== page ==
The IRS recently announced tax relief for victims of Hurricane Harvey in parts of Texas, and Hurricane Irma in Georgia and parts of Florida, Puerto Rico and the Virgin Islands.
The relief postpones various tax filing and payment deadlines that occurred starting on Aug. 23, 2017 for Hurricane Harvey victims and starting on Sept. 4, 2017 for Hurricane Irma victims. As a result, the victims of both hurricanes have until Jan. 31, 2018 to file certain individual and business tax returns, and make certain tax payments. This includes:
- 2016 Extended Individual and Business Tax Returns – An additional filing extension is granted for individual taxpayers who filed 2016 tax extensions with an Oct. 16, 2017 tax deadline, and businesses with a Sept. 15, 2017 extended tax deadline. The IRS noted, however, if tax payments were owed on 2016 tax returns those payments are not eligible for extended relief since they were due on April 18, 2017.
- 2018 Quarterly Estimated Tax Payments – Quarterly estimated tax deadlines of Sept. 15, 2017 and Jan. 16, 2018 are extended until Jan. 31, 2018.
- Quarterly Payroll and Excise Tax Returns – Quarterly payroll and excise tax returns that are due Oct. 31, 2017 are extended until Jan. 31, 2018.
The IRS is offering this expanded relief to any area designated by the Federal Emergency Management Agency as qualifying for individual assistance.The current list of eligible localities and more information about relief is available at IRS.gov.
The IRS automatically provides filing and penalty relief to any taxpayer with an IRS address of record located in the disaster area. As a result, taxpayers do not need to contact the IRS to get this relief. However, if an affected taxpayer receives a late filing or late payment penalty notice from the IRS that has an original or extended filing, payment or deposit due date falling within the postponement period, the taxpayer should call the number on the notice to have the penalty abated.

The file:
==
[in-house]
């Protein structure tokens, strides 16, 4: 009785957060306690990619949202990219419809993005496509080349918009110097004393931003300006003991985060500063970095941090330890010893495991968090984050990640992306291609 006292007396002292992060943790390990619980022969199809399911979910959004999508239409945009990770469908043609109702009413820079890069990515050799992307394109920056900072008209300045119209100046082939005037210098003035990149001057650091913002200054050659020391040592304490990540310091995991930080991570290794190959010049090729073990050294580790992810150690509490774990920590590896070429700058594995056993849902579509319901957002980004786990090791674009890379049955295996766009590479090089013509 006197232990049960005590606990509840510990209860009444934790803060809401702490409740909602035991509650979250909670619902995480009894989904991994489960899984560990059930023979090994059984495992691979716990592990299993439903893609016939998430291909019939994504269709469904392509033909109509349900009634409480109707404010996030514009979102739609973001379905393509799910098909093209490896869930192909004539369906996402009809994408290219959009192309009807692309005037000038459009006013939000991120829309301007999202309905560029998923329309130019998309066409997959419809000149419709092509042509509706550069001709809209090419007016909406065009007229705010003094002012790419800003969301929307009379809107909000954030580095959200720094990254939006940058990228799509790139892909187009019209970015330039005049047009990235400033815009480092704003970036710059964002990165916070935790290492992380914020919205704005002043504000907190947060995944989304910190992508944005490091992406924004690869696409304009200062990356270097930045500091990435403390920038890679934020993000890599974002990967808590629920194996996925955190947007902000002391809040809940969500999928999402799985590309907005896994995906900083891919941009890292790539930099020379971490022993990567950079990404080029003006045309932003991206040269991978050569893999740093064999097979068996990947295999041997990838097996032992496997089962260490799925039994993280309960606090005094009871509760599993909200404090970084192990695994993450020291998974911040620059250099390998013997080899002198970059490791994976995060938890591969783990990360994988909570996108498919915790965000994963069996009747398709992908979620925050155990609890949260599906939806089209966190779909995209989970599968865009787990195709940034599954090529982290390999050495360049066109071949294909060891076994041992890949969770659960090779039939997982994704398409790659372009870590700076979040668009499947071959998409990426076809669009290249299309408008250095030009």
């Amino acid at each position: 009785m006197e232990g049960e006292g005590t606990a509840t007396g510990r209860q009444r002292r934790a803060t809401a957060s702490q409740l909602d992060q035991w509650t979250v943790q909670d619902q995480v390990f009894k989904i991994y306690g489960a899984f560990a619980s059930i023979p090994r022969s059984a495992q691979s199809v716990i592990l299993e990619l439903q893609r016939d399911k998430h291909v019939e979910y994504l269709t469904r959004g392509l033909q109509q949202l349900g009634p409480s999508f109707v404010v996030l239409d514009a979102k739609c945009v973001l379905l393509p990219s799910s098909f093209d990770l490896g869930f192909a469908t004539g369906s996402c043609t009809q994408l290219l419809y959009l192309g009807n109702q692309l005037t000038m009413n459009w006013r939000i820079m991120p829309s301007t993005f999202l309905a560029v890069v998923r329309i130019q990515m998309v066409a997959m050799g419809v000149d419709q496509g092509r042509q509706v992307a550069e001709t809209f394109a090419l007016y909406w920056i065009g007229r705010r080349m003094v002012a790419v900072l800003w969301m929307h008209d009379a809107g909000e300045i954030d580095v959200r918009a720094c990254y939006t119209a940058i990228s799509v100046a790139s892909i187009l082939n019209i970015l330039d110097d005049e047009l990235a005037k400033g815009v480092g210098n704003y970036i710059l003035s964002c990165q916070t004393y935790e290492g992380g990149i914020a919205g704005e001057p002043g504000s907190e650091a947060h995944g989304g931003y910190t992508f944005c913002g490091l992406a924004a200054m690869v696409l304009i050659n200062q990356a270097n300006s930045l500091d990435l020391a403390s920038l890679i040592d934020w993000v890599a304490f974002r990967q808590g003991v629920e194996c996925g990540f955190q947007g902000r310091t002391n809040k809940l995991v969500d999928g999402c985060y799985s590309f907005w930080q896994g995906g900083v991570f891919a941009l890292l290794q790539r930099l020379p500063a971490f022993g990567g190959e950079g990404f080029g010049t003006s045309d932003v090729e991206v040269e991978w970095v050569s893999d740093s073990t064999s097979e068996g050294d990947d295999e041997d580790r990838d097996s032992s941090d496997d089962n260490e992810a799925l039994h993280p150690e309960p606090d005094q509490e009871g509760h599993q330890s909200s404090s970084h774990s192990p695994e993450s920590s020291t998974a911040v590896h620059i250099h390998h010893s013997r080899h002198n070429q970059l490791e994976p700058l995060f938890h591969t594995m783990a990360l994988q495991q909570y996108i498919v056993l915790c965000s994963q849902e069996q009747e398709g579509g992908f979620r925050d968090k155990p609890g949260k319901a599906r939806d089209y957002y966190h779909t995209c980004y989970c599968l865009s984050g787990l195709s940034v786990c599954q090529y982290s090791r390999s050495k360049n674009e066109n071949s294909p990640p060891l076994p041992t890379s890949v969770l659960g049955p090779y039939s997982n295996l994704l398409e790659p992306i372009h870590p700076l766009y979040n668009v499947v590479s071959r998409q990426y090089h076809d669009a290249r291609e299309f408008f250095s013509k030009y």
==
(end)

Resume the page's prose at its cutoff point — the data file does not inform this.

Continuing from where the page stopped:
In addition, the IRS will work with any taxpayer who lives outside the disaster area but whose records necessary to meet a deadline occurring during the postponement period are located in the affected area. Taxpayers qualifying for relief who live outside the disaster area need to contact the IRS at 866-562-5227. This also includes workers assisting the relief activities who are affiliated with a recognized government or philanthropic organization.
The IRS also announced that 401(K)s and similar employer-sponsored retirement plans can make loans and hardship distributions to hurricane victims and although IRA participants are barred from taking out loans, they may be eligible to receive distributions under more liberal procedures.
In addition, the IRS is also providing special relief to encourage leave-based donation programs to aid victims of Hurricane Harvey and Hurricane Irma.
Individuals and businesses who suffered uninsured or unreimbursed disaster-related casualty losses can choose to claim them on either the tax return for the year the loss occurred (in this instance, the 2017 return filed in 2018), or the loss can be deducted on the tax return for the prior year (2016).
The IRS also issued a recent news alert cautioning taxpayers about fake charity scams relating to Hurricane Harvey and tips for individuals who need to reconstruct records after a disaster.
Editor’s note: This article was updated on Sept. 18 to reflect recent relief the IRS announced for Hurricane Irma victims.